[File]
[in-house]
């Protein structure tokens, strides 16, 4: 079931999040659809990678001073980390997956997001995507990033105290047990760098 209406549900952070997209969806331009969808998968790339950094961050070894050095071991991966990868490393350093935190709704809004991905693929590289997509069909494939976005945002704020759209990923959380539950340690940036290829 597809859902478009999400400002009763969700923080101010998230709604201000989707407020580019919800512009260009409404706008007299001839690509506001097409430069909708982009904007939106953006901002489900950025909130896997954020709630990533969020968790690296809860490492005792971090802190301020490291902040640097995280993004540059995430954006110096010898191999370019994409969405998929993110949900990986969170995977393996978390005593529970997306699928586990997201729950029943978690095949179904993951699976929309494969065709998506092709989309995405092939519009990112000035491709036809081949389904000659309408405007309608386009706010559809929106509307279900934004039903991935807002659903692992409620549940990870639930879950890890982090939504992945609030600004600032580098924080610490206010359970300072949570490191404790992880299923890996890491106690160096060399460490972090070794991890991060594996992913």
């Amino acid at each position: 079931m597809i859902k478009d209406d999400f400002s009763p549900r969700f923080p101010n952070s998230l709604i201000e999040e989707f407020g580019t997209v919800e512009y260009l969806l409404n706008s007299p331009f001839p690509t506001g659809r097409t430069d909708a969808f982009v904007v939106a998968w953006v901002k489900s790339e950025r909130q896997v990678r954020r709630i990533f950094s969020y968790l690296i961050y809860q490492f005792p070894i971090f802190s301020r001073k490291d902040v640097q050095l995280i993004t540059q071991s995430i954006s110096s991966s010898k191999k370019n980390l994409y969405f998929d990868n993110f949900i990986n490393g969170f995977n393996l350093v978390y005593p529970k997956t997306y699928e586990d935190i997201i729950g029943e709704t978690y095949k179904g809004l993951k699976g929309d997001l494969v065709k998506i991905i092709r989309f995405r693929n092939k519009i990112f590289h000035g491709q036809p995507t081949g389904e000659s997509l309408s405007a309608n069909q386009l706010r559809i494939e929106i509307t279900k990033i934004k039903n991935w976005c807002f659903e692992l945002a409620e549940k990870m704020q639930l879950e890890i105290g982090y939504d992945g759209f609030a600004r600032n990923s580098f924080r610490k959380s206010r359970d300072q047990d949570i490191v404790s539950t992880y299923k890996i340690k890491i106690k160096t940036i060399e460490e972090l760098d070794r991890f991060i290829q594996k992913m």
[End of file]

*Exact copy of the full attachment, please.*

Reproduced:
[in-house]
């Protein structure tokens, strides 16, 4: 079931999040659809990678001073980390997956997001995507990033105290047990760098 209406549900952070997209969806331009969808998968790339950094961050070894050095071991991966990868490393350093935190709704809004991905693929590289997509069909494939976005945002704020759209990923959380539950340690940036290829 597809859902478009999400400002009763969700923080101010998230709604201000989707407020580019919800512009260009409404706008007299001839690509506001097409430069909708982009904007939106953006901002489900950025909130896997954020709630990533969020968790690296809860490492005792971090802190301020490291902040640097995280993004540059995430954006110096010898191999370019994409969405998929993110949900990986969170995977393996978390005593529970997306699928586990997201729950029943978690095949179904993951699976929309494969065709998506092709989309995405092939519009990112000035491709036809081949389904000659309408405007309608386009706010559809929106509307279900934004039903991935807002659903692992409620549940990870639930879950890890982090939504992945609030600004600032580098924080610490206010359970300072949570490191404790992880299923890996890491106690160096060399460490972090070794991890991060594996992913």
């Amino acid at each position: 079931m597809i859902k478009d209406d999400f400002s009763p549900r969700f923080p101010n952070s998230l709604i201000e999040e989707f407020g580019t997209v919800e512009y260009l969806l409404n706008s007299p331009f001839p690509t506001g659809r097409t430069d909708a969808f982009v904007v939106a998968w953006v901002k489900s790339e950025r909130q896997v990678r954020r709630i990533f950094s969020y968790l690296i961050y809860q490492f005792p070894i971090f802190s301020r001073k490291d902040v640097q050095l995280i993004t540059q071991s995430i954006s110096s991966s010898k191999k370019n980390l994409y969405f998929d990868n993110f949900i990986n490393g969170f995977n393996l350093v978390y005593p529970k997956t997306y699928e586990d935190i997201i729950g029943e709704t978690y095949k179904g809004l993951k699976g929309d997001l494969v065709k998506i991905i092709r989309f995405r693929n092939k519009i990112f590289h000035g491709q036809p995507t081949g389904e000659s997509l309408s405007a309608n069909q386009l706010r559809i494939e929106i509307t279900k990033i934004k039903n991935w976005c807002f659903e692992l945002a409620e549940k990870m704020q639930l879950e890890i105290g982090y939504d992945g759209f609030a600004r600032n990923s580098f924080r610490k959380s206010r359970d300072q047990d949570i490191v404790s539950t992880y299923k890996i340690k890491i106690k160096t940036i060399e460490e972090l760098d070794r991890f991060i290829q594996k992913m």